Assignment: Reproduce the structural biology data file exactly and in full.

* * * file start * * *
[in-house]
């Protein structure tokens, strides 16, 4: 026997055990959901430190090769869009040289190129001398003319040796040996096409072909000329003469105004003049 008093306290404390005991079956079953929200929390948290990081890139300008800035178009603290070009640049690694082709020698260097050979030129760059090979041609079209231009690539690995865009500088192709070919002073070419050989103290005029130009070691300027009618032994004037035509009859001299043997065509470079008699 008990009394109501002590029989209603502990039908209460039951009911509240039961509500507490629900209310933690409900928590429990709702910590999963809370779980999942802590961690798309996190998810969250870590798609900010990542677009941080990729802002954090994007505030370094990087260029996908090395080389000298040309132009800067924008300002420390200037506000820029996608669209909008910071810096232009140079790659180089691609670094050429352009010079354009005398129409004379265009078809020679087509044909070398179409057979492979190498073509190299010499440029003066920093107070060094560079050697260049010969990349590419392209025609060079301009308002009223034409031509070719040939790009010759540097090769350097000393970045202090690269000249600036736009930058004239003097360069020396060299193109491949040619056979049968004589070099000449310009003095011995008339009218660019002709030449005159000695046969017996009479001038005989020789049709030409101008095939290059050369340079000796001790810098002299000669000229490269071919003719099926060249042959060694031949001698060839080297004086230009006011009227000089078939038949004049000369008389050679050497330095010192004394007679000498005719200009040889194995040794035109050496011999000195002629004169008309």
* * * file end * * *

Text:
[in-house]
């Protein structure tokens, strides 16, 4: 026997055990959901430190090769869009040289190129001398003319040796040996096409072909000329003469105004003049 008093306290404390005991079956079953929200929390948290990081890139300008800035178009603290070009640049690694082709020698260097050979030129760059090979041609079209231009690539690995865009500088192709070919002073070419050989103290005029130009070691300027009618032994004037035509009859001299043997065509470079008699 008990009394109501002590029989209603502990039908209460039951009911509240039961509500507490629900209310933690409900928590429990709702910590999963809370779980999942802590961690798309996190998810969250870590798609900010990542677009941080990729802002954090994007505030370094990087260029996908090395080389000298040309132009800067924008300002420390200037506000820029996608669209909008910071810096232009140079790659180089691609670094050429352009010079354009005398129409004379265009078809020679087509044909070398179409057979492979190498073509190299010499440029003066920093107070060094560079050697260049010969990349590419392209025609060079301009308002009223034409031509070719040939790009010759540097090769350097000393970045202090690269000249600036736009930058004239003097360069020396060299193109491949040619056979049968004589070099000449310009003095011995008339009218660019002709030449005159000695046969017996009479001038005989020789049709030409101008095939290059050369340079000796001790810098002299000669000229490269071919003719099926060249042959060694031949001698060839080297004086230009006011009227000089078939038949004049000369008389050679050497330095010192004394007679000498005719200009040889194995040794035109050496011999000195002629004169008309």